A scene from the 1944 noir classic, Laura.

20th Century Studios

Spiner: Well, I don’t want to give that away too much, but I tried to cover sort of the bases, I guess, a little bit of Vertigo and a little bit of Psycho and a little bit of Dressed to Kill, and Otto Preminger’s film, Laura. So yeah, I love those films obviously. And then there’s a nod to comedians too, the great comedians like Stan and Ollie, who I mentioned with love, and Buster Keaton and on and on.

In the documentary Trekkies, you’re interviewed extensively about your ardent women fans, the “Spiner-Fems.” And you take it all in good stride in the documentary. You have a good laugh. But I’m wondering if you drew inspiration for the novel on these fans, the whole idea of a “Spiner-Fem” gone bad?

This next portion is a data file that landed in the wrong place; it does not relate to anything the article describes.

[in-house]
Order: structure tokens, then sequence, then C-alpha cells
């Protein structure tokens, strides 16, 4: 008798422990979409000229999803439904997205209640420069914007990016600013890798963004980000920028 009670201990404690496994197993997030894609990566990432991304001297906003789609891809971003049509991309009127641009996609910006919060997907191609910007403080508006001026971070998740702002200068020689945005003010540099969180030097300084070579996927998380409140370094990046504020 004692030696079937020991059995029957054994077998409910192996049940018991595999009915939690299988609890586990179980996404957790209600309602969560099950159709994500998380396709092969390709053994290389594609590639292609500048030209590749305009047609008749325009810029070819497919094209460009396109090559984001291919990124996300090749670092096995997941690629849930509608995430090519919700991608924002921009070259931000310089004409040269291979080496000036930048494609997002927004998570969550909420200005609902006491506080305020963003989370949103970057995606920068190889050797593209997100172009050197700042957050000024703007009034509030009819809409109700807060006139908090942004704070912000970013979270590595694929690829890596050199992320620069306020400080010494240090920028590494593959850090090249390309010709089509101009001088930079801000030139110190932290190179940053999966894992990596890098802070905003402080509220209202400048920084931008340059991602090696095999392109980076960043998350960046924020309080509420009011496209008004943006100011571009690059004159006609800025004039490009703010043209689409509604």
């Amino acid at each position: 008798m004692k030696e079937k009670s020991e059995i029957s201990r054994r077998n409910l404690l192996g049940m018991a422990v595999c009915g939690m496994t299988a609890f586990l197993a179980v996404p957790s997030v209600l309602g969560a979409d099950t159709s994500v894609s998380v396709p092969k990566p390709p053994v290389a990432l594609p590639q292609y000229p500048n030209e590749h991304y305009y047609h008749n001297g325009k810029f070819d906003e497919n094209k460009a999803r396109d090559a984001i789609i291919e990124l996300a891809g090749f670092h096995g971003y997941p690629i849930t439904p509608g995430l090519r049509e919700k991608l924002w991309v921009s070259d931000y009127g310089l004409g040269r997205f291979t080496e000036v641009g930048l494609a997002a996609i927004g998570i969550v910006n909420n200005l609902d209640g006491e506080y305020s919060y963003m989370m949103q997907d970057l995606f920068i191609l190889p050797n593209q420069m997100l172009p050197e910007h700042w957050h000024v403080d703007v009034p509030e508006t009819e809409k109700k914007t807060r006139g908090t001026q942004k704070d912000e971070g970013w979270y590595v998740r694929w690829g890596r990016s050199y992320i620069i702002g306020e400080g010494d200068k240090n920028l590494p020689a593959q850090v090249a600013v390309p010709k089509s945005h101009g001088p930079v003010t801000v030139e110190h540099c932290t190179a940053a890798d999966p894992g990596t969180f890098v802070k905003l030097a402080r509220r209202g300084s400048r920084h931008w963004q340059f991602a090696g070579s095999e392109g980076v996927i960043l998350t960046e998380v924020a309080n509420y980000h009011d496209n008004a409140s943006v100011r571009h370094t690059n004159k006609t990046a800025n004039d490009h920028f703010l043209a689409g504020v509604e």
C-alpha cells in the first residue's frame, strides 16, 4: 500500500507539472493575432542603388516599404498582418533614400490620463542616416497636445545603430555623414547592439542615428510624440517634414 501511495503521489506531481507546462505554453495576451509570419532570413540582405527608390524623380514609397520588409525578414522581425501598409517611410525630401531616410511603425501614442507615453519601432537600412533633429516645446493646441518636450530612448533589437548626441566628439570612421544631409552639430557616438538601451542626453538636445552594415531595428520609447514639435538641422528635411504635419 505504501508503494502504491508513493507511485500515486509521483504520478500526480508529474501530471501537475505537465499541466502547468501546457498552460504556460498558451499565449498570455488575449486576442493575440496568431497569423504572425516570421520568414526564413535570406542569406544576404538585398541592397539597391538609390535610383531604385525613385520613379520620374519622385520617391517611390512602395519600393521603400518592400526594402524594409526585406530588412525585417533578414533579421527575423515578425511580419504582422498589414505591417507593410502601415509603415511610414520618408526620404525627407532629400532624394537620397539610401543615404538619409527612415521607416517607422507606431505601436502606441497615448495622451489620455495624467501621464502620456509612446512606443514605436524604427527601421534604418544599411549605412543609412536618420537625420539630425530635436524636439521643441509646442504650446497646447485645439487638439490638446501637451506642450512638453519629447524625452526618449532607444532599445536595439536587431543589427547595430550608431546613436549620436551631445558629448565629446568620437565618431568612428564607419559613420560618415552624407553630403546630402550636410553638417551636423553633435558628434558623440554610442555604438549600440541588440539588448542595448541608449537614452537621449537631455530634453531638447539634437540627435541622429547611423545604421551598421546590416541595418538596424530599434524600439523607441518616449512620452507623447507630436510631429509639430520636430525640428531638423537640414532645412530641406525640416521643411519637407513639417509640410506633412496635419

Spiner: I’m sure there was a little of that in there. When I say “inspired by true events,” there were a lot of things in those years, and a lot of mail and a lot of odd occurrences—ones that I tried to use and fictionalize and put together in this piece. But in total, it really is sort of a love note to fandom in a way, and not just Star Trek fans, but all fans, because that’s what we all are. We’re all fans of someone. And in the book, I think I make clear that I’m a fan too. So that’s sort of what the real inspiration was.

The story told in the book coincides with the death of Gene Roddenberry. And we just passed what would have been Gene’s 100th birthday. Gene was a complicated man, and you touch on that in the book. But he also obviously changed your life. You describe the moment where you all learned about Gene’s death so well. How was it going back to that moment in time?

Gene Roddenberry with a model of the starship Enterprise.

CBS/Viacom